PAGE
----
One of the benefits of using a managed service like Aiven for Apache Kafka® is the automated upgrade procedure.
The upgrade procedure is executed during:
- maintenance updates
- plan changes
- cloud region migrations
- manual node replacements performed by an Aiven operator
All the above operations involve creating new broker nodes to replace existing ones.
Upgrade procedure steps
To demonstrate what steps are taken during the automated upgrade procedure, we'll look at the example for a 3-node Apache Kafka service visualised below:
The following set of steps are executed during an upgrade procedure:
New Apache Kafka® nodes are started alongside the existing nodes
Once the new nodes are running, they join the Apache Kafka clusternote
The Apache Kafka cluster now contains a mix of old and new nodes
The partition data and leadership is transferred to new nodeswarning
This step is CPU intensive due to the additional data movement overhead.
Once old nodes don't have any partition data, they are retired from the cluster.note
Depending on the cluster size more new nodes are added (by default up to 6 nodes at a time are replaced)
The process is completed once the last old node has been removed from the cluster:
Zero upgrade downtime
The upgrade process described above has no downtime, since there always be active nodes in cluster and the same service URI will resolve to all the active nodes. But, since the upgrade generates extra load during the transfer of partitions, the overall cluster performance can slow down or even prevent the progress of normal work if the cluster is already under heavy load.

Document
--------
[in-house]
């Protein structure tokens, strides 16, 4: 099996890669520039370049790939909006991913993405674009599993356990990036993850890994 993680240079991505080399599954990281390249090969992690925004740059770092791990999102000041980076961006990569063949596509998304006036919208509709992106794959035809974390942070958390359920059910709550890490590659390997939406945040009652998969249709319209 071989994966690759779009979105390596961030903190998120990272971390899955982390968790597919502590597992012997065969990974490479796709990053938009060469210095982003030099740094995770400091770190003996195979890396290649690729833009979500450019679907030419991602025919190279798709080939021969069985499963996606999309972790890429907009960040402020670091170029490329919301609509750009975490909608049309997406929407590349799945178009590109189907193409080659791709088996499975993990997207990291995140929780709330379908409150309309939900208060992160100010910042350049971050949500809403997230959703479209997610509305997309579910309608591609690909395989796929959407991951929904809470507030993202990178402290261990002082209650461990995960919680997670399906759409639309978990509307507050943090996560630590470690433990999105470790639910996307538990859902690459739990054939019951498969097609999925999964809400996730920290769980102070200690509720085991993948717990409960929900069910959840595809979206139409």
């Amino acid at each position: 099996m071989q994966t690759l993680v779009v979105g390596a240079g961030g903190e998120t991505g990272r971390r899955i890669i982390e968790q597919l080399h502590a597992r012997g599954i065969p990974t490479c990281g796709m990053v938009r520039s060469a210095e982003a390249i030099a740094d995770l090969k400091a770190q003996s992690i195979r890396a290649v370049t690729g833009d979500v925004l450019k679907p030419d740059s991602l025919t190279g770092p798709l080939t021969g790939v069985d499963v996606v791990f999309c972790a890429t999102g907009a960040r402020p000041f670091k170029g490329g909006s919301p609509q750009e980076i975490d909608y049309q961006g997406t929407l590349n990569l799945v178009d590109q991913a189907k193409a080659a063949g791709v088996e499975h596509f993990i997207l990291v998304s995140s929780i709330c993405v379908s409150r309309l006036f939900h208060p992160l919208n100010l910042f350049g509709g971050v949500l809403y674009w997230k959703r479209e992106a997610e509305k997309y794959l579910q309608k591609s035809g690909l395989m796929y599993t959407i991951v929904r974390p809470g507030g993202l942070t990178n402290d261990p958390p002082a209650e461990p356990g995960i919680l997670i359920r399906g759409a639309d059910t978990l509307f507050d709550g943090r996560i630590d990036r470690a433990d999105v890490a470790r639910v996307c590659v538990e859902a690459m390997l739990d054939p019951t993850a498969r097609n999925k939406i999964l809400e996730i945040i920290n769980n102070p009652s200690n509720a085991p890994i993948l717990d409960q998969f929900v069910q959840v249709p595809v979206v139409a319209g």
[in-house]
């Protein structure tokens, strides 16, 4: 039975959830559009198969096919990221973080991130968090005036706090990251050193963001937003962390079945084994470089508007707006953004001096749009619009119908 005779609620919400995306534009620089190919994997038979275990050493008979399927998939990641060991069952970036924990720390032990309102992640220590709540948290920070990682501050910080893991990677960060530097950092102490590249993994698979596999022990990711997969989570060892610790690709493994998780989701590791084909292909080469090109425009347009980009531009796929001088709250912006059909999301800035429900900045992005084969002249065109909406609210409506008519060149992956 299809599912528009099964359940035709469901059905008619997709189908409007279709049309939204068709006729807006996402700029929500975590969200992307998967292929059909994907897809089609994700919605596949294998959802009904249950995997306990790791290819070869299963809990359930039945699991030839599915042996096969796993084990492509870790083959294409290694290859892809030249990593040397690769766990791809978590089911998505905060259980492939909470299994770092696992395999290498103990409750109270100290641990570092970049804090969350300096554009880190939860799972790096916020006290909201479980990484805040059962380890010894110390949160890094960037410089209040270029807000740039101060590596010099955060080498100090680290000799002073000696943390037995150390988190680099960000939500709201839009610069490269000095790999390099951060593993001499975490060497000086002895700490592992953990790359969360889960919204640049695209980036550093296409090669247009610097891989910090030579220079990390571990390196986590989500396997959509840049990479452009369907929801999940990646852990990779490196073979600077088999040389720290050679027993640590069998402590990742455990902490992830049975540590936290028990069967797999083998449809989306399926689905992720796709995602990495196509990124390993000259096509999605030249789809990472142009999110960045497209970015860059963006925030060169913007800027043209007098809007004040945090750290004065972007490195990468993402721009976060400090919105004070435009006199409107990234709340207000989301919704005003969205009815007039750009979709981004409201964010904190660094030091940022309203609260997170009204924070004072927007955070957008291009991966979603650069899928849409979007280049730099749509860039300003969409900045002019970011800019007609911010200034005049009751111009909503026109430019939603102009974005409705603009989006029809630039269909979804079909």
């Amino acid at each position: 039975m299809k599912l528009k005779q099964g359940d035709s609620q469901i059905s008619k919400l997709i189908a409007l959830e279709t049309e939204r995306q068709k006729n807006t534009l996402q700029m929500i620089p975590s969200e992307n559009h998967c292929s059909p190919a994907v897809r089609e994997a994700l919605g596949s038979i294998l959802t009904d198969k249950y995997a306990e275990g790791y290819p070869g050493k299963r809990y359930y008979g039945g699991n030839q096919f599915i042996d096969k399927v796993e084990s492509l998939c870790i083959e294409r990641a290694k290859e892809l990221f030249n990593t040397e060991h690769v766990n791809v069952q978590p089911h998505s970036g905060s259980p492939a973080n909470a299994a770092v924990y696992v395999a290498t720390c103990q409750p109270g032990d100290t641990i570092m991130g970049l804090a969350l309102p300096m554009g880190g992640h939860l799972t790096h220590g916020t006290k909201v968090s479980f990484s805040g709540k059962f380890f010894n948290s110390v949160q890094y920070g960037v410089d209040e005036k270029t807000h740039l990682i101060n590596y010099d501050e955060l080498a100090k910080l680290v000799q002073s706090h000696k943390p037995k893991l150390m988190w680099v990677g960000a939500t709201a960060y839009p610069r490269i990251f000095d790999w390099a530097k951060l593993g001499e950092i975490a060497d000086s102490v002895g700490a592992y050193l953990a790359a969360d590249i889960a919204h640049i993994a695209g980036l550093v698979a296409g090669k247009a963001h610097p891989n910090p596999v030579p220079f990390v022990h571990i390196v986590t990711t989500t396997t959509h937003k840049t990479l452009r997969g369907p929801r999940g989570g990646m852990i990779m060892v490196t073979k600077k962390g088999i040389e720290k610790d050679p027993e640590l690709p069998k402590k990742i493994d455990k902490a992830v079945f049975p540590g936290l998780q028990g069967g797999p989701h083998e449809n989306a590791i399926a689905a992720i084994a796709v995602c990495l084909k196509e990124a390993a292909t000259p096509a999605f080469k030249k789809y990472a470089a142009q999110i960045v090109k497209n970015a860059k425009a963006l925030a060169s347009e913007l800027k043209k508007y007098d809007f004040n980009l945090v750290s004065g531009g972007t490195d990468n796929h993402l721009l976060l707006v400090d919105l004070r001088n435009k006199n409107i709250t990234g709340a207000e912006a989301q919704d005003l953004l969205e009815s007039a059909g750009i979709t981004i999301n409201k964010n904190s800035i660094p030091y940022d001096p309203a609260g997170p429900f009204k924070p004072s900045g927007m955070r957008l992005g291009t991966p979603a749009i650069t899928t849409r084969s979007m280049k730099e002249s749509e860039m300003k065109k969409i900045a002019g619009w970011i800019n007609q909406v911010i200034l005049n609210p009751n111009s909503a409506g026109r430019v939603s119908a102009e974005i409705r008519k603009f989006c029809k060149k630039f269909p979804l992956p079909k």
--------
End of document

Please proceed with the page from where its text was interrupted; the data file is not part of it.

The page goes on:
Apache Kafka client trying to produce or consume messages might face
leader not found messages as the partitions are moved between
brokers. This is normal and most client libraries handle this
automatically but the warnings may look alarming in the logs, to
understand more read the
The upgrade duration can vary quite significantly and depends on:
- The amount of data stored in the cluster
- The number of partitions: each partition represents an overhead since also partition leadership needs to be moved to the new nodes
- The spare resources available on the cluster: if the cluster is already under heavy load, the resources dedicated to the upgrade procedure will be minimal
To achieve quicker upgrades, Aiven therefore recommends running the procedure during low periods of low load to reduce the overhead of producers and consumers. If a service is already tightly constrained on resources, it is recommend to disable all non-essential usage during the upgrade to allow more resources to be used on coordinating and moving data between nodes.
Rollback is not available since old nodes are deleted once they are removed from the cluster.
Nodes are not removed from the cluster while they hold data. If an upgrade doesn't progress, the nodes are not removed since that would lead to data loss.
When changing the node type during a service plan change, the upgrade procedure remains the same. In case of downgrading to a service plan with nodes having lesser CPUs, memory, or disk, the latest system software versions will be used for all newly created nodes. The upgrade mechanism, as explained in this document, will be employed to transfer data to the new nodes.
Upgrade impact and risks
During the upgrade procedure additional CPU load is generated by partition leadership coordination and streaming data to new nodes. To mitigate the risk run the upgrade at a time of low traffic and/or reduce the normal workload on the cluster by disabling non-essential producers and consumers.
Specifically when upgrading to a smaller plan, the disk could reach the maximum allowed limit which can prevent progress of the procedure. To mitigate the risk check the disk usage before the upgrade and evaluate the amount of space left.
In case of emergency, our operations team is able to help by adding additional volumes to the old nodes temporarily.